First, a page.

Its use is still limited, but RFID offers benefits for
beverage manufacturers and retailers alike
During the past five
years, Radio Frequency Identification (RFID) has made news in a variety of
circles. Some have hailed the tagging and scanning technology as a
revolutionary inventory management solution poised to replace the barcode,
while others, namely consumer privacy advocates, have vilified the
technology as a “Big Brother” attempt to monitor the buying
habits of consumers, among other things.
Big Brother concerns aside, basic RFID technology
generally consists of two components, a label (or tag) that’s
imbedded with an ultra high frequency (UHF) chip, and a reader capable of
picking up the chip’s signal. Some RFID tags are attached to entire
pallets of shippable goods, while others are affixed to single cases. While
tags can theoretically be affixed to individual packages, the technology
for accurately reading those tags is still in its infancy and the tags can
be adversely affected by location, package material and the type of product
contained within the package.
One of the most notable uses of RFID in the beverage
segment occurred during the 2002 Salt Lake City Winter Olympics where 5,500
athletes were able to enjoy complimentary Cokes with a wave of an
RFID-enabled keyring from 150 vending machines equipped with readers.
More recently, major retailers such as Target,
Albertson’s and some drug chains have called for their suppliers to
begin implementing RFID technologies at the pallet level. But Wal-Mart is
far and away the trailblazer. In 2003, Wal-Mart issued a mandate for its
top 100 suppliers to be RFID compliant by January 2005, and an additional
37 suppliers volunteered to be included. Additional waves of compliance are
scheduled to continue through 2006 until all of the company’s 22,000
suppliers are RFID compliant.
One of the futuristic uses of RFID-tagged goods in the
United States involves “Smart Shelf” applications, which enable
a shopping cart full of RFID-tagged goods to be wheeled through a portal
that instantly scans the tags, making checkout streamlined and line-free.
But the technology’s most typical use centers on inventory management:
tracking warehoused goods and deliveries, and verifying the status and
location of product shipments.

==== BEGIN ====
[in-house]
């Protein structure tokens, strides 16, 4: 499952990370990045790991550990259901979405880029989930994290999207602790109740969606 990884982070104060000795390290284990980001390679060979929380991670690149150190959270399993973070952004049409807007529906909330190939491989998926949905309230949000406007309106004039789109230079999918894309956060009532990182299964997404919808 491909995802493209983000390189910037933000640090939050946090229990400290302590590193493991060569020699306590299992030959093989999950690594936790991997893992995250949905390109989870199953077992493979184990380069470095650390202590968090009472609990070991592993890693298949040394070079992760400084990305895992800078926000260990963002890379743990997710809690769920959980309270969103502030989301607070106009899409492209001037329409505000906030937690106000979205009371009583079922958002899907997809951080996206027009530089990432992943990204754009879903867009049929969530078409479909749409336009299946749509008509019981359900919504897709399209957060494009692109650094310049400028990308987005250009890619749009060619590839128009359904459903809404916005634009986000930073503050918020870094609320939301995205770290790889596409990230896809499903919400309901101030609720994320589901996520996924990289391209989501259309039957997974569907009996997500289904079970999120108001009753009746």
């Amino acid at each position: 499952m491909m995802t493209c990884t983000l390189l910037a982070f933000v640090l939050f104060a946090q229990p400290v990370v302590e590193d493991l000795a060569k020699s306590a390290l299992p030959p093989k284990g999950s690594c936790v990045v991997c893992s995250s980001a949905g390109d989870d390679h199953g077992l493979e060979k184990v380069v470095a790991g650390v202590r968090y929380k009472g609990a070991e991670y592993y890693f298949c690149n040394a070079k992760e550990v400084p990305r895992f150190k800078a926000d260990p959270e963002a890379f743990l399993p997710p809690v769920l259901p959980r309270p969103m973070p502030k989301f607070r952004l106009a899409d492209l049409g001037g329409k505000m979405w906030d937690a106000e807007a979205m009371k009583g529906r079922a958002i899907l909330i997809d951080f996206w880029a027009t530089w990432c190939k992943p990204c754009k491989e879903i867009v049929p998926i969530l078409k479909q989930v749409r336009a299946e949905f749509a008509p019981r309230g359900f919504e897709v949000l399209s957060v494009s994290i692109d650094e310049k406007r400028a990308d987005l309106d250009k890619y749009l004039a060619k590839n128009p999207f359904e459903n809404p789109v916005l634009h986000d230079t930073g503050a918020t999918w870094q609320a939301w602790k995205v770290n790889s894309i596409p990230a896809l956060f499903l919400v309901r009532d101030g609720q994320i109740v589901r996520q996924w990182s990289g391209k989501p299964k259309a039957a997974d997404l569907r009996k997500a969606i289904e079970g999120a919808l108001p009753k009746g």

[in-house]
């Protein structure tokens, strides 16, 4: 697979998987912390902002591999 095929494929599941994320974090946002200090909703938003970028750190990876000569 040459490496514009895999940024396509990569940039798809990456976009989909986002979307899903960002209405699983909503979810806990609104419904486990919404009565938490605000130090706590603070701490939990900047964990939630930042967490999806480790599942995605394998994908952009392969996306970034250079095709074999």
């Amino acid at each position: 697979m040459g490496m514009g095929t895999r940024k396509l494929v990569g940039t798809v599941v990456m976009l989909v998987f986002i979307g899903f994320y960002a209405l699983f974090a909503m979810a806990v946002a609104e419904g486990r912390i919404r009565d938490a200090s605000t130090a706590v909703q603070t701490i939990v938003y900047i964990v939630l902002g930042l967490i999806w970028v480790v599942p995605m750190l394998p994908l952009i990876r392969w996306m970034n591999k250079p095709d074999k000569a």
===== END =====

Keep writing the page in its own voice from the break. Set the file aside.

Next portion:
How RFID will impact beverages
Beverages are one of the final frontiers to be
impacted by RFID technology at the retail level. For beverage
manufacturers, tagging and scanning can be invaluable resources for
in-house inventory maintenance. In the retail realm, the use of RFID
technology can heighten the efficiency of supply chain replenishment, which
is why retailers are so keen to follow Wal-Mart’s lead.
Better supply chain visibility is an important goal
for retailers given the erosive nature of out-of-stocks. “One of the
biggest problems retailers have is items not being on the shelf when
customers want to buy them,” says Matt Ream, senior manager of RFID
Systems at Zebra Technologies International, Vernon Hills, Ill.
“Wal-Mart said if it could reduce out of stocks by 1 percent, it
could hit its bottom line by $2.5 billion dollars. In order to do that, you
need to examine why things are out of stock — either the retailer
doesn’t realize it’s out of stock, or they don’t realize
they have backup supply in the stock room or that there’s some on the
way from the manufacturer. RFID provides the visibility of knowing exactly
what you have and where it is.”
Ream adds that if an item is not on shelf when a
customer wants to buy it, the customer will most likely go somewhere else.
Not only will the retailer lose that sale, it also will lose any incidental
sales the consumer might have made before exiting the store.
“If you have better
visibility in your inventory, theoretically you can reduce the amount of
safety stock you have to carry. You can reduce your overall inventory and
create a huge savings,” says Ream. “RFID benefits are all
interrelated. There are a lot of enabling features that aren’t
available in other technologies. We’ve seen companies invest in RFID
for one reason, and realize the capabilities of the technology and add new
layers of applications.”
Some argue that barcode technology could achieve the
same result; however barcodes require more physical scanning, which often
results in more human errors. “Scanning today is very labor
intensive; it’s a manual process. That’s the reason many
companies don’t opt for added read points,” says Ream.
“RFID is a much more automated technology that gives the ability to
increase those read or visibility points
without adding additional labor costs.”
What can beverage manufacturers expect by implementing
RFID technology? The benefits will accrue in stages. The first benefit is
simply compliance with retailer demands, which retains important business
and avoids non-compliance fines. “Recently, Wal-Mart said it will
make information about tags it has read available online 30 minutes after
the initial read. This can help beverage manufacturers track the status of
product in the supply chain,” says Michael Putnam, product marketing
manager, RFID/AI at Markem Corp., Newton, Mass. “As the technology
becomes more pervasive and suppliers integrate their systems with partners
and customers, benefits will include a higher degree of automation in
warehouses, a reduction of the supply-chain bullwhip effect because of
better communication, lower inventory diversion and shrinkage.”
When it comes to beverages and other liquid goods,
RFID is currently limited to use on pallets and cases. Beverage containers
present unique challenges, and although the
technology isn’t yet perfected for tagging individual packages,
experts say that is bound to occur in the not-too-distant future.
At present, metal containers and liquid-filled
containers pose the biggest problems, making tag placement critical.
“Chief among (the limitations to RFID technology) is that for the UHF
tags that standards organizations like EPCglobal have settled on, the
needed radio waves are absorbed by water and reflected by metal,”
says Putnam. “This makes tagging beverage products, particularly
those in aluminum cans, difficult. Today this can be addressed by precisely